Money makes the world go round: An integrative approach towards the effects of reward on the effort-liking relation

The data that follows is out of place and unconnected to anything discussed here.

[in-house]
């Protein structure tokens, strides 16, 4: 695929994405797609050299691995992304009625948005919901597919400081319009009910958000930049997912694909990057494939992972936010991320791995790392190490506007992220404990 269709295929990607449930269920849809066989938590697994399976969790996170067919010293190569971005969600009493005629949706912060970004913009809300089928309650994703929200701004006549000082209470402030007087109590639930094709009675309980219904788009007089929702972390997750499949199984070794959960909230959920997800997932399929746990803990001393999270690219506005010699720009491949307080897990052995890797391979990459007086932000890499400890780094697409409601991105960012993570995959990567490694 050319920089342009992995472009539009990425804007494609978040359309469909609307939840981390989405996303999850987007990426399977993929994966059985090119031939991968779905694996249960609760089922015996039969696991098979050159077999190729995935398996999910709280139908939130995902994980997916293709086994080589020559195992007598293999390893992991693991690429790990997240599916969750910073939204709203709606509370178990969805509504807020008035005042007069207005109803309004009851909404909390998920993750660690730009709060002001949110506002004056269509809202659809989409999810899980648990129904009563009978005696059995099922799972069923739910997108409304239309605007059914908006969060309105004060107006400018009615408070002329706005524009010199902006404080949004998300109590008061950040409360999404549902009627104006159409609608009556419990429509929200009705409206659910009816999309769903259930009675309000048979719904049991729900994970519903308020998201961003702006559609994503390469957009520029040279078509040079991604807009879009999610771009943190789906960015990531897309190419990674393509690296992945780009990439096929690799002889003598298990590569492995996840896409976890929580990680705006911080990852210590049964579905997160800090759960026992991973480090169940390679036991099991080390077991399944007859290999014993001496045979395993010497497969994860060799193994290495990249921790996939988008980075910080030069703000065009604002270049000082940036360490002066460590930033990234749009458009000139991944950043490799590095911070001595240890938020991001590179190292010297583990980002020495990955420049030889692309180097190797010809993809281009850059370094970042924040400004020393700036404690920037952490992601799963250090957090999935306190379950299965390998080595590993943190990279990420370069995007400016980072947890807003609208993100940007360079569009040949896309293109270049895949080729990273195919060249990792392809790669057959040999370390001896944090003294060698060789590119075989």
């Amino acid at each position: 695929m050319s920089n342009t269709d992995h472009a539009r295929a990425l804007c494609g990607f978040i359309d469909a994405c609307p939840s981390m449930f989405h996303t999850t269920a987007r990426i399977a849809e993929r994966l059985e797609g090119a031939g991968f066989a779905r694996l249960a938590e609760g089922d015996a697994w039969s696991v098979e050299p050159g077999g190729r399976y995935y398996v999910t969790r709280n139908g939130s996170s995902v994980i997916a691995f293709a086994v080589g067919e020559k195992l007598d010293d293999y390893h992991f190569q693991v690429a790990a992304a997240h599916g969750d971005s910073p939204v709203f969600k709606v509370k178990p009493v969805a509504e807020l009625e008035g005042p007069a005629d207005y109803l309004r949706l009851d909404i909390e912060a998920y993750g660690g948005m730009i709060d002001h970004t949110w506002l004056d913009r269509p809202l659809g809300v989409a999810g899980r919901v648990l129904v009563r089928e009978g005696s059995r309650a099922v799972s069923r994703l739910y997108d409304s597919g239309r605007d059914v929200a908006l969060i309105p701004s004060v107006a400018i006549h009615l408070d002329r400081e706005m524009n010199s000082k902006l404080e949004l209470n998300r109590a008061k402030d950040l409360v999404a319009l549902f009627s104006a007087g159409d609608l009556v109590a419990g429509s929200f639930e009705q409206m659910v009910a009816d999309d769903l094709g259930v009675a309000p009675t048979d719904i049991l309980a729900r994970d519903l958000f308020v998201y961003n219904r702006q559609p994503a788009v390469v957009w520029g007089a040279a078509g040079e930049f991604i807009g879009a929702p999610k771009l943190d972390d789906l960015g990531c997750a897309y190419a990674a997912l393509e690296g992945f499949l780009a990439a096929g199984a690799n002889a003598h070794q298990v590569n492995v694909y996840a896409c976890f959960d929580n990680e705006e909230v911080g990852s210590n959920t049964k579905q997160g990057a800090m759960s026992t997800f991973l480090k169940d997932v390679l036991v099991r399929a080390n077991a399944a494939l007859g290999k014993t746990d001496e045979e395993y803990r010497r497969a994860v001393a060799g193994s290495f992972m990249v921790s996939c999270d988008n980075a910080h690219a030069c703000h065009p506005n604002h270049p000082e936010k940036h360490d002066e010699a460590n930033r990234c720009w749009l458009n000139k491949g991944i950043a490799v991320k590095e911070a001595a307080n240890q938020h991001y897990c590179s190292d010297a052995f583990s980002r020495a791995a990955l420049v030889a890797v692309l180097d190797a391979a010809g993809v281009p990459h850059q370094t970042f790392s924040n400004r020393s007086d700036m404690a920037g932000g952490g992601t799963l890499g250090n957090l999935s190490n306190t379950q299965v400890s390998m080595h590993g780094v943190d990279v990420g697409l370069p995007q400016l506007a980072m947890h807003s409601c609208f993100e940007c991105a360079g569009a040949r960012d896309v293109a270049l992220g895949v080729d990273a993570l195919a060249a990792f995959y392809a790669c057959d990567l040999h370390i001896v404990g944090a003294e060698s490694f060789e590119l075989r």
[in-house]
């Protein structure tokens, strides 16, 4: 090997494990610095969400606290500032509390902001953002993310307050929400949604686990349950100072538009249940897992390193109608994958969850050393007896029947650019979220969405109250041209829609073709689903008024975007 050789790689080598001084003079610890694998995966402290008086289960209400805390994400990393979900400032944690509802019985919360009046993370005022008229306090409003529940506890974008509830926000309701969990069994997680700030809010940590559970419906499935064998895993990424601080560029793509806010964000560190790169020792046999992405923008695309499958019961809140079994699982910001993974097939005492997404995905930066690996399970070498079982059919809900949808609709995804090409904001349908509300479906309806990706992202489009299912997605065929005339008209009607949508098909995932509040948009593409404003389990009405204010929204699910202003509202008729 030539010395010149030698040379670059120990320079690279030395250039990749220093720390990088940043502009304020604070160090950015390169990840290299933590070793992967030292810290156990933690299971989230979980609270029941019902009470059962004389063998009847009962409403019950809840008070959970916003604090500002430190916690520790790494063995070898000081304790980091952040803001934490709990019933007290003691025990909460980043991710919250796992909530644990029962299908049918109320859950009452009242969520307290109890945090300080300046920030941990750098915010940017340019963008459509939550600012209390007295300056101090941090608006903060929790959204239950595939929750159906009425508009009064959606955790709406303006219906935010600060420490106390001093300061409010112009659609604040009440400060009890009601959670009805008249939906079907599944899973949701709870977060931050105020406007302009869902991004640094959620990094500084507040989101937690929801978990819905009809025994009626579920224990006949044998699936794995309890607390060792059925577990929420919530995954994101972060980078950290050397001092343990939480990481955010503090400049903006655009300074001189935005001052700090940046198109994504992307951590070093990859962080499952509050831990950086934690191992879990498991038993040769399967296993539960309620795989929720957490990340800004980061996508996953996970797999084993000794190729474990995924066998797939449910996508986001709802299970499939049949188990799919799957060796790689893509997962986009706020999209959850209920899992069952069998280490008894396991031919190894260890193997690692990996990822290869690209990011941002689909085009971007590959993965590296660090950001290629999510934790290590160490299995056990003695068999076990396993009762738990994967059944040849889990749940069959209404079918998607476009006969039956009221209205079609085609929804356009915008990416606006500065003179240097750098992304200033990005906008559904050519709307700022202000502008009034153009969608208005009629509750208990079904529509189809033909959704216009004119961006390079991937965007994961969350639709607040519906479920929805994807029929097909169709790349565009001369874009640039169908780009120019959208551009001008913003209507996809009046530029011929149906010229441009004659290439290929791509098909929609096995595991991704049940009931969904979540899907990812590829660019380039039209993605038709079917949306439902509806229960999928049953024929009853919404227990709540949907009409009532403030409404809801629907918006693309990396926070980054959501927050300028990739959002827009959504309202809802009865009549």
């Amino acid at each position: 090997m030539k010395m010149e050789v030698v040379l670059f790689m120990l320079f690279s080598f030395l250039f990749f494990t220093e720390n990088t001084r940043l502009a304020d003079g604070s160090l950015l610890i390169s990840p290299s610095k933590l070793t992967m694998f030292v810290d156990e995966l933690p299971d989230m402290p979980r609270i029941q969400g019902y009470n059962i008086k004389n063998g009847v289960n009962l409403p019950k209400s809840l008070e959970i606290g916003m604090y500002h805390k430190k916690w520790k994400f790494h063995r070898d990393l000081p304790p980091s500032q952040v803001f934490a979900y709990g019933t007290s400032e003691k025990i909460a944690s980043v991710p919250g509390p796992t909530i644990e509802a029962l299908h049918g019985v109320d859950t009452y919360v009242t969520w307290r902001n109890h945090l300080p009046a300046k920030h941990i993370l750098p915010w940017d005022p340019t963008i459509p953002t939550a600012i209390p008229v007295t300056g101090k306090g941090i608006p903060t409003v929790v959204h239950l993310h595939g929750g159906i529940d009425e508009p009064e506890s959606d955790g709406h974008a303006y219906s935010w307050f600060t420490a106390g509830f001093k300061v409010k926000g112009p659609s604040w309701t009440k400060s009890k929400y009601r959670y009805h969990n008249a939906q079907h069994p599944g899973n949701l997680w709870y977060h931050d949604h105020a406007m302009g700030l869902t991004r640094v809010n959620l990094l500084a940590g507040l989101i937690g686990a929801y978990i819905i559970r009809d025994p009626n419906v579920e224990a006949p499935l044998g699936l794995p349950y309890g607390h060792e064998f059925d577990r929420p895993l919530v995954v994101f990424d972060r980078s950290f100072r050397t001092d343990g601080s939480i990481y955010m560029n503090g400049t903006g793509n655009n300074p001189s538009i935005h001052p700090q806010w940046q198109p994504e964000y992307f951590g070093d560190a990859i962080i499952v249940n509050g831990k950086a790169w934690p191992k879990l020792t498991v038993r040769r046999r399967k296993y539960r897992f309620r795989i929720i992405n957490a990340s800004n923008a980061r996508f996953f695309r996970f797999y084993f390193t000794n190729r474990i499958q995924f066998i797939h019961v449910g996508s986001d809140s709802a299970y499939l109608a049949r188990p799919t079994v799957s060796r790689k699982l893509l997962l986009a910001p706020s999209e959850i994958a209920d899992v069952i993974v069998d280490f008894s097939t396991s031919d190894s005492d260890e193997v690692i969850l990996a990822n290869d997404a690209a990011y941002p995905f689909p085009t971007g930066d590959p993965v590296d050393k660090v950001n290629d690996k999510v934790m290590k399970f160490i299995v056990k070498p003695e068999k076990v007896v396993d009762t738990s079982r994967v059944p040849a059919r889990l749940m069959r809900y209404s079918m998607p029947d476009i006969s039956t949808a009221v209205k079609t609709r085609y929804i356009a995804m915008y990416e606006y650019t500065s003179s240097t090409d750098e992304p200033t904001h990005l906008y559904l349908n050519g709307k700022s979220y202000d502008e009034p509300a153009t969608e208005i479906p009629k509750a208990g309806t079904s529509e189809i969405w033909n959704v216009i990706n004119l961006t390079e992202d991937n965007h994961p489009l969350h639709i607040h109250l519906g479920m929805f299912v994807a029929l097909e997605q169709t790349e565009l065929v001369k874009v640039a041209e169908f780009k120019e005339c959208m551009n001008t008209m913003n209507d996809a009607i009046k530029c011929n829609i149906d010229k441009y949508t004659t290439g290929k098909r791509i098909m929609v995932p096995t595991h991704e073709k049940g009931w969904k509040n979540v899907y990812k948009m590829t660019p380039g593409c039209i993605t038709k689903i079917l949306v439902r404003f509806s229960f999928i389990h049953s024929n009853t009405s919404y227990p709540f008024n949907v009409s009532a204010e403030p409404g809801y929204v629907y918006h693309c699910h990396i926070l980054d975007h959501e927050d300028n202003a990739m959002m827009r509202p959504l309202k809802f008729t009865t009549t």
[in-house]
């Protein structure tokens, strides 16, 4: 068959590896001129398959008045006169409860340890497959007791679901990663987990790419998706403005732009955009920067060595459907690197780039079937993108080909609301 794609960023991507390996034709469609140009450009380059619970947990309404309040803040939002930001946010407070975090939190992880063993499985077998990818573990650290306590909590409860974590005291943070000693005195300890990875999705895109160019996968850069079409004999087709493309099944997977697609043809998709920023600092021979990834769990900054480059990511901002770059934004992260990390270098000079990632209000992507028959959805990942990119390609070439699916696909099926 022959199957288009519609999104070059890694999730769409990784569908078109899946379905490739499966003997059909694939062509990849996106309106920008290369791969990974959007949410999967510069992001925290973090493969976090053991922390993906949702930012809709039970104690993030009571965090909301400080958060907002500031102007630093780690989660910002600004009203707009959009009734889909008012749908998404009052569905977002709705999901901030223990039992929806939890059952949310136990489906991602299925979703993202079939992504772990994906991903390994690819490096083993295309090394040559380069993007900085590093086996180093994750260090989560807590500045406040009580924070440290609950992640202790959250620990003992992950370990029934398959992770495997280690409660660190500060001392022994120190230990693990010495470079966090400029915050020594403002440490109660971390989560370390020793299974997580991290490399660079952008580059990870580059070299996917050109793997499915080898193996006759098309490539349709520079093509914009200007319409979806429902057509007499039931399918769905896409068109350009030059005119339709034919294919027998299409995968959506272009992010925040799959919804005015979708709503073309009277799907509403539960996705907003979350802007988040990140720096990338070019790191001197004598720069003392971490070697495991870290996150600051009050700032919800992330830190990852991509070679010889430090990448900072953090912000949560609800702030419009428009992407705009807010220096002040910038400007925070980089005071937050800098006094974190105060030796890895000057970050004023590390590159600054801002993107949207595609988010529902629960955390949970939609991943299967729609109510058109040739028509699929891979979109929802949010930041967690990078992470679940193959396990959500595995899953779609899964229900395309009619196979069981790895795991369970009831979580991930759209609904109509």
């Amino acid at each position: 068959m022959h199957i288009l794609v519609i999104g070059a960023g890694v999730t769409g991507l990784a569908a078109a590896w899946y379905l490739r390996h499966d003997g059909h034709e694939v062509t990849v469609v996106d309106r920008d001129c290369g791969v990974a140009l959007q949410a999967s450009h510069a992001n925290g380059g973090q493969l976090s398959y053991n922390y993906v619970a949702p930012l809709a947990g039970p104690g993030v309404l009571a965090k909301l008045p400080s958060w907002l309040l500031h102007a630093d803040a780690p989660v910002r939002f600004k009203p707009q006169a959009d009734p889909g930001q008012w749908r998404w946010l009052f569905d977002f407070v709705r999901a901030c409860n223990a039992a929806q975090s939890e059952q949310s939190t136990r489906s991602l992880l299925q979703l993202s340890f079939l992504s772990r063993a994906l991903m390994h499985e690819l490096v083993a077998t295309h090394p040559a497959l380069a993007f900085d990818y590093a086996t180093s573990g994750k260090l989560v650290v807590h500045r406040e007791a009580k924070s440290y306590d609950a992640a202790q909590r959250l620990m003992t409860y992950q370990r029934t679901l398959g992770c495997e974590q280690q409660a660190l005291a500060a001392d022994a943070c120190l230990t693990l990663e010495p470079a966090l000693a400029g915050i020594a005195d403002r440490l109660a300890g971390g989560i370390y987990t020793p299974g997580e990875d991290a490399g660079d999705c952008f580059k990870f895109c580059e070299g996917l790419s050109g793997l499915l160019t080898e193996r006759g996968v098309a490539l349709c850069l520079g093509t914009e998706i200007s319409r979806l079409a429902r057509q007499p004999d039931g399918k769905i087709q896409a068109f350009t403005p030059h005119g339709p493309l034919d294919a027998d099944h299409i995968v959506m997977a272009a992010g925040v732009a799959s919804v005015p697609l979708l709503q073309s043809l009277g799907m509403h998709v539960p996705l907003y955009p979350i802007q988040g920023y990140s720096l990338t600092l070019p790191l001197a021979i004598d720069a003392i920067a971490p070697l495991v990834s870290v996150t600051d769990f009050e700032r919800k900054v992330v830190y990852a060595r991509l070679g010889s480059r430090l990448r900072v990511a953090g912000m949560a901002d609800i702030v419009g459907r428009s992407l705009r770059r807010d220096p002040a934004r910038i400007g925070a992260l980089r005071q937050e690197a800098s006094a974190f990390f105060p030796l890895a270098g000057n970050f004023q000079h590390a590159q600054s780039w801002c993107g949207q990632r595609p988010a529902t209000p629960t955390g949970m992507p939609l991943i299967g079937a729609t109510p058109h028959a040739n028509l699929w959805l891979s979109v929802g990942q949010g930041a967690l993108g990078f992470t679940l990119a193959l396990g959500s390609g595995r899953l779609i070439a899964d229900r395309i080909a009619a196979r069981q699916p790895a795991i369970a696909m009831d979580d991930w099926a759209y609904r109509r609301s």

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Money is one of the most influential factors on modern day society. Money also influences behavior on individual level; it ensures we work hard because effort is increased when monetary rewards are at stake. Normally effort serves as signal for intrinsic motivation, which in turn influences liking. According to results from scientific research, the intrinsic motivation will often start declining when external rewards are at stake. This phenomenon, called the overjustification effect, shows that people tend to make behavioral attributions to determine why they performed an activity. This study examined, for the first time, this phenomenon in a single design using three measures; effort, liking and the relation between these two. Pupil dilation, recorded with a Tobii eye tracker, was used as a measure of effort. The results show no significant increase of effort when monetary rewards are at stake but effort does decrease significantly when this reward is taken away. Measuring effort with the use of pupil dilation seems to be a valid, reliable measure in this experiment. Hypothesis two which states that effort increases liking is not confirmed, so exerting more effort does not make people like the task more. Furthermore, there is no significant evidence found to support the hypothesis that monetary rewards decrease liking of the task.